The Palestinian Authority's push to achieve recognition of an independent Palestinian state in the United Nations has nothing to do with Palestinians in the Gaza Strip, Hamas officials said on Monday, adding that the campaign was launched without consulting Hamas leaders.

Speaking to the Palestinian Ma'an news agency on Monday, the leaders of several Palestinian factions voiced differing opinions on the Palestinian statehood bid at the UN, with both Hamas and Islamic Jihad representatives distancing themselves from the planned vote.

Hamas Gaza strongman Mahmoud Zahar told the Palestinian news agency that the UN push did not represent the Hamas-ruled Strip, saying that no one "asked the people in Gaza to take to the streets showing solidarity with the so-called September bid."

"If the Palestinian Authority calls for that, we will oppose it because they detain people in the West Bank. How can I give them the right to demonstrate in Gaza, while they do not give us that right in the West Bank?" Zahar asked.

Another Hamas official, Mushir al-Masri, called the bid that an "individual step taken by [Palestinian] President [Mahmoud] Abbas without consulting any faction."

Last month, senior Fatah officials claimed that Abbas had chosen to cool off his recently signed unity deal with Hamas, citing Western opposition to the surprise turn in the factions' long-standing feud.

"President Abbas was surprised by the international opposition to the reconciliation with Hamas, so he decided to slow down at least until September," the Palestinian official said, speaking on condition of anonymity because he wasn't authorized to discuss official policy.

"Now, with all efforts focused on September, we want all voices to be with us," he said. "We are not giving the Americans or anyone else a reason to shun us because of the reconciliation or anything else."

The unity deal was struck in May after Palestinian youth, inspired by the revolts against entrenched Arab autocracies, took to the streets calling for unification of the dueling governments in the West Bank and Gaza.

Another dissenting voice to the PA's campaign speaking with Ma'an on Monday came from Islamic Jihad spokesman Dawood Shihab, who said the "move needs to be studied to make sure it will not ignore major issues such as the right of return, and the future of the Palestine Liberation Organization as a umbrella for the whole Palestinian people."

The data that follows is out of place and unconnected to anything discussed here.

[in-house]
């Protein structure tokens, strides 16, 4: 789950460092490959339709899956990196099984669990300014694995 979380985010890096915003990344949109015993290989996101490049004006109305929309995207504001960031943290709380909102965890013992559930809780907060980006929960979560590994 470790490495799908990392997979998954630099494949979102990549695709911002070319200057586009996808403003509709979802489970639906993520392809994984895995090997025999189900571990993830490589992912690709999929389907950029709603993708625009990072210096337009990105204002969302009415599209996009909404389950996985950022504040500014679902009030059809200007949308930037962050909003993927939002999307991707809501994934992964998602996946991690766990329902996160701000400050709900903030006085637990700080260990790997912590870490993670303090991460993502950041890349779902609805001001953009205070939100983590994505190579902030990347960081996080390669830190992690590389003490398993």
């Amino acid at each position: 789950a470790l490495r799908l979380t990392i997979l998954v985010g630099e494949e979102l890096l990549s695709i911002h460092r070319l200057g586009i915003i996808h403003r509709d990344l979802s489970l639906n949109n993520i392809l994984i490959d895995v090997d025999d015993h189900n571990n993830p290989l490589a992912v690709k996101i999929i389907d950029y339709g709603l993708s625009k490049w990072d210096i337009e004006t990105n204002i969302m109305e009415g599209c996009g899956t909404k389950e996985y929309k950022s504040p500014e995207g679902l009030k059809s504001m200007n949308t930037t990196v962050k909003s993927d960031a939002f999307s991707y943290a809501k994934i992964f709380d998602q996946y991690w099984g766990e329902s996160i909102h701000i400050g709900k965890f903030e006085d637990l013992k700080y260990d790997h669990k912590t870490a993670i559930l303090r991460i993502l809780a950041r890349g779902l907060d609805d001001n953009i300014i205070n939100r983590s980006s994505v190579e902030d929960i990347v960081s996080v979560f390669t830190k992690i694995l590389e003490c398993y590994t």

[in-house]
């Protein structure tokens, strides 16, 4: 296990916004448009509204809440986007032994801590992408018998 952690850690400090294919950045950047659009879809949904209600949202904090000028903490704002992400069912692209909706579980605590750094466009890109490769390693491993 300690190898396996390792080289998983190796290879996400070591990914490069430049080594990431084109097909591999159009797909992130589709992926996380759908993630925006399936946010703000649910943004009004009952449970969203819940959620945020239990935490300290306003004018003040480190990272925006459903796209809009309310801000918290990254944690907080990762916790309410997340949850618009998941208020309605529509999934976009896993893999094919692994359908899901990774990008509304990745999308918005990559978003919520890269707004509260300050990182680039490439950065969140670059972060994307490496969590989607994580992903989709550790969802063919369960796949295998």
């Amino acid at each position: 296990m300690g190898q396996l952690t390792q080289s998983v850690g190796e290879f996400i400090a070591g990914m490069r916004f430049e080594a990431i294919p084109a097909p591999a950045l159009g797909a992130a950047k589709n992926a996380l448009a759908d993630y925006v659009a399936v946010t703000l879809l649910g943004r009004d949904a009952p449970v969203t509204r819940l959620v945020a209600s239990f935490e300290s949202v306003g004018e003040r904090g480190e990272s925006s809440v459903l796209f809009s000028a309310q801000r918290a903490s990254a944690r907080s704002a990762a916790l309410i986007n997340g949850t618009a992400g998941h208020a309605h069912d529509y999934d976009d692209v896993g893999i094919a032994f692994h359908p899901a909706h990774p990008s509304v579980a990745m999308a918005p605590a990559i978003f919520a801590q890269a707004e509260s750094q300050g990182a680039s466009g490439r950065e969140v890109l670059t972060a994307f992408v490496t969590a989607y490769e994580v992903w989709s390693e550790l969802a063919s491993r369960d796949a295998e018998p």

However, other Palestinian factions, such as The Popular Front for the Liberation of Palestine and The Palestinian National Initiative, supported the PA-led move, saying it was the last chance for Palestinians to reach statehood with the failure of peace talks with Israel.

The Popular Front for the Liberation of Palestine has announced its support for the UN campaign.

"We support the Palestinian leadership's plan to go to the UN because that is a natural right of the Palestinians and part of the political battle against Israeli occupation," Popular Front for the Liberation of Palestine strongman Kayid al-Ghoul told Ma'an.

Al-Ghoul also said that he felt the UN statehood bid would mark the end of peace talks with Israel, instead urging the formation of an international Mideast peace process conference.

"Regardless of the outcome, this step should be part of the political battle we fight against occupation. It will also be an opportunity to enlarge the circle of solidarity with the Palestinian people's rights, and to expose Israel's policies and the supportive US policy,” al-Ghoul told Ma'an.

Mustafa Barghouti, leader of The Palestinian National Initiative called the UN push "the last option for two states," adding that the"time has come for an alternative. There is no space or place for talks."

"We won't be slaves to apartheid for the rest of our lives," Barghouti added, saying, "If South Sudan could get statehood in 48 hours, then Palestinians should get it."